When it was time for the special song, Worship Minister, Sheila Lamonte, went to the keyboard, and Elyse stood close by at the microphone.  After a melodious introduction, Elyse began to sing My Everything.  If you will bear with this Grandmother and give me bragging rights for a moment, I will tell you it was beautiful!  Her voice was true and clear.  She sang with confidence and feeling.  I was moved to tears.

Do you know the feeling of being part of an experience while your mind goes to another time and place?  That happened during Elyse’s song.  I thought of my mother who died in 1983.  She had an astounding alto voice that bellowed and lifted the rafters.  She was anointed to sing, and hearts were touched when she did.

I’m not one who speaks to the dead or goes to the cemetery to talk to those who have gone on.  They aren’t there anyway.    But this morning in the pew at First Baptist, I spoke silently to my mother.  You see, I believe the saints in Heaven, that great cloud of witnesses, are aware of some things on earth, especially those involving their families.  So my mind said, “Mother, do you hear your great-granddaughter?  This is your legacy.”

Legacy.  It is what we leave behind when life is all said and done.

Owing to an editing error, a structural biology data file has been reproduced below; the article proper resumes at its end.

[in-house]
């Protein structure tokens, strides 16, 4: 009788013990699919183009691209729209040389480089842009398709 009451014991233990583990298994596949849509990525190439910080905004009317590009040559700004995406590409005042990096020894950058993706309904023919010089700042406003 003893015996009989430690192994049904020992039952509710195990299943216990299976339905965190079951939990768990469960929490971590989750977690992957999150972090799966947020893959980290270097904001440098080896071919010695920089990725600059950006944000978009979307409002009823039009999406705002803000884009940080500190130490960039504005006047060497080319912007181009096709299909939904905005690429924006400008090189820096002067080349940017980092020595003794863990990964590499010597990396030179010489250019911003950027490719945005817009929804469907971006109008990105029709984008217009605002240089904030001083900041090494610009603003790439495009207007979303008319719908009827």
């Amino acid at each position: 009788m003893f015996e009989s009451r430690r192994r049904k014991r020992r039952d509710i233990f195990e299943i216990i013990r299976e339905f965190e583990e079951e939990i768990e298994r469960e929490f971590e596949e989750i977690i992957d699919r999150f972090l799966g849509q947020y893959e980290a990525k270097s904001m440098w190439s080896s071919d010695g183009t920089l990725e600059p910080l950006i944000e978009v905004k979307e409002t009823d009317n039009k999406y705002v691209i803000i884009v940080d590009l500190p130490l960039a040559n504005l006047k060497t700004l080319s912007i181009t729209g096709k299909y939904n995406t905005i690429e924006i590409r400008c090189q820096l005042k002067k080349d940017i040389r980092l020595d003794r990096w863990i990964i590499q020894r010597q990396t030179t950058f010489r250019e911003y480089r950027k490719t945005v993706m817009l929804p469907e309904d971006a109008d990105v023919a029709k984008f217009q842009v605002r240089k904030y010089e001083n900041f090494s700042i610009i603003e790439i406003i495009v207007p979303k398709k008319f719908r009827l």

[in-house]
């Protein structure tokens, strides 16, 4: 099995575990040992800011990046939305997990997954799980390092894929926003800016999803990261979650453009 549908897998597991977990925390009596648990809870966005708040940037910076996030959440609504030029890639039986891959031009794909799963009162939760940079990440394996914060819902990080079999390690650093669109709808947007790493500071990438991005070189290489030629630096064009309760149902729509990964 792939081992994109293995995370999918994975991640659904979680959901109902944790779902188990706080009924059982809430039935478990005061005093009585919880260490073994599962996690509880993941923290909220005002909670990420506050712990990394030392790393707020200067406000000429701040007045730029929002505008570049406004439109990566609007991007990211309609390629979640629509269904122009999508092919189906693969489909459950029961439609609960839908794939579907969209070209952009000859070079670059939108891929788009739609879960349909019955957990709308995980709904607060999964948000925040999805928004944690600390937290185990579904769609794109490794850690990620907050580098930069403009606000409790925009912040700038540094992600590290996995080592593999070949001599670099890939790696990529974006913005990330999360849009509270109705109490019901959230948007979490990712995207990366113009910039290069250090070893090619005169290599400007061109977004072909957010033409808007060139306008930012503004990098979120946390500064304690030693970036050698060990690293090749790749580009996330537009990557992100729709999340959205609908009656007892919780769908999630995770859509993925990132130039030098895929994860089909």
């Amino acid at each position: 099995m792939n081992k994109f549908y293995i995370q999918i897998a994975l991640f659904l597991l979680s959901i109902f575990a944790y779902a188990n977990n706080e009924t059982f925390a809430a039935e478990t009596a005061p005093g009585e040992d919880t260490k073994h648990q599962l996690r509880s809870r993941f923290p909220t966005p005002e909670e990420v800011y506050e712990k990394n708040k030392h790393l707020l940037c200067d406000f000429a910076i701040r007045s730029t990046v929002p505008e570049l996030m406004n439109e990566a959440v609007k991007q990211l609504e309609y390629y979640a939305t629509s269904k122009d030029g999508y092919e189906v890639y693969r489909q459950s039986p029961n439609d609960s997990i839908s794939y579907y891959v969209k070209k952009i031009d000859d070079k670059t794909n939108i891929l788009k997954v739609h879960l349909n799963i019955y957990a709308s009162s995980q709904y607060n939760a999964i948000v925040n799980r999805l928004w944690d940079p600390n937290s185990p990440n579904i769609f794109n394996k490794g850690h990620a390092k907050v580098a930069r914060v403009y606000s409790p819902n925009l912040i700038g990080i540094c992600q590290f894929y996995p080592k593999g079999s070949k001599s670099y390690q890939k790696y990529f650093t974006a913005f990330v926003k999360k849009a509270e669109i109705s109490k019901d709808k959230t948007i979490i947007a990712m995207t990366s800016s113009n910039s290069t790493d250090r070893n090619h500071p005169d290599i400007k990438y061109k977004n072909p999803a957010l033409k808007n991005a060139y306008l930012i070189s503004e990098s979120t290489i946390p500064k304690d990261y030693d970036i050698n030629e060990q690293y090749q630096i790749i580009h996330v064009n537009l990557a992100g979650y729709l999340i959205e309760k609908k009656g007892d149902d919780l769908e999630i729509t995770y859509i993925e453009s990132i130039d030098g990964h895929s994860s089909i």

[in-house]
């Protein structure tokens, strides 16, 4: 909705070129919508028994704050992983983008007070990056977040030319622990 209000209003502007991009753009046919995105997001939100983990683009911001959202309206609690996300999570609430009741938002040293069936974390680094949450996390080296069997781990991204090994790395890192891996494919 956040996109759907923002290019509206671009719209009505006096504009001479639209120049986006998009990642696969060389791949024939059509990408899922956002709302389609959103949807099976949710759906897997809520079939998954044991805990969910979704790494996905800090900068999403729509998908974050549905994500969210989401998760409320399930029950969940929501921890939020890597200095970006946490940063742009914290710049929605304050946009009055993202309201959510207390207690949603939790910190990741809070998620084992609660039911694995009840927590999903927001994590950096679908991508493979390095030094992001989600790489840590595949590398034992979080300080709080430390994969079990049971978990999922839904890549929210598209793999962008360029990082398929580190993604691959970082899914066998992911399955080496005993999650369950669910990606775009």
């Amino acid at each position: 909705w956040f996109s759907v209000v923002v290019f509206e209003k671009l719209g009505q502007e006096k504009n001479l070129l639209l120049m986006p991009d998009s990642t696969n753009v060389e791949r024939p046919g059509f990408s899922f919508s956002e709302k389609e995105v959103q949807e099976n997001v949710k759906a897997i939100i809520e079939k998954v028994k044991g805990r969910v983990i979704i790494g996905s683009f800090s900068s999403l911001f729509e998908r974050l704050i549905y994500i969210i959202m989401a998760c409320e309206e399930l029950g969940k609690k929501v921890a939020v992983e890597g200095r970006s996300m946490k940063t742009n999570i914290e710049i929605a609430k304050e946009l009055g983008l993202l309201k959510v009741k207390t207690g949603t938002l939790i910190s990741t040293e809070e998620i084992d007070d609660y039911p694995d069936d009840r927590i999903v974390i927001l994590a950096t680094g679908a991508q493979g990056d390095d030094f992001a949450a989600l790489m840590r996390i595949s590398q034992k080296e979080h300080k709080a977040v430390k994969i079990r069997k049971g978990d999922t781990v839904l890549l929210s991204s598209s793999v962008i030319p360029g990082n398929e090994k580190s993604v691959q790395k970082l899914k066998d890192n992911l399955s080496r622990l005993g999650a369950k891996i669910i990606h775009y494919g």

My mother blessed others with her gift of music.  She traveled to little country churches to sing, and she faithfully served her own church for years. 

Mother wanted music to be part of my life.  She was determined I would have piano lessons and made me (yes, she made me) practice.  She encouraged me to play for others though I was a shy, backward child. 

It was only natural that I took that same path with Travis.  He took piano lessons which turned him toward a snare drum in fifth-grade band.  It eventually led to his high school’s marching band and the amazing percussionist he is today.

The beauty of my legacy is not just God’s gift of music to my family but that by His mercy we have come under the shadow and refuge of the Almighty, the saving grace of a Savior, the Lord Jesus Christ.

The legacy goes on.  Gifts from God are honed into skills that are then used to worship the Giver of all good and perfect gifts. 

The Lord has given us great and precious promises.  His Word is filled with them.  One of my promises is in Isaiah 44:3b and 4.  I believe it and trust God will fulfill it in my family.

 . . . I will pour out my Spirit on your offspring, and my blessing on your descendants.  They will spring up like grass in a meadow, like poplar trees by flowing streams.  

Legacy can be a beautiful thing.  No matter your background or heritage, a new legacy begins with one individual who choses to follow Jesus and surrenders his life to the glory to God.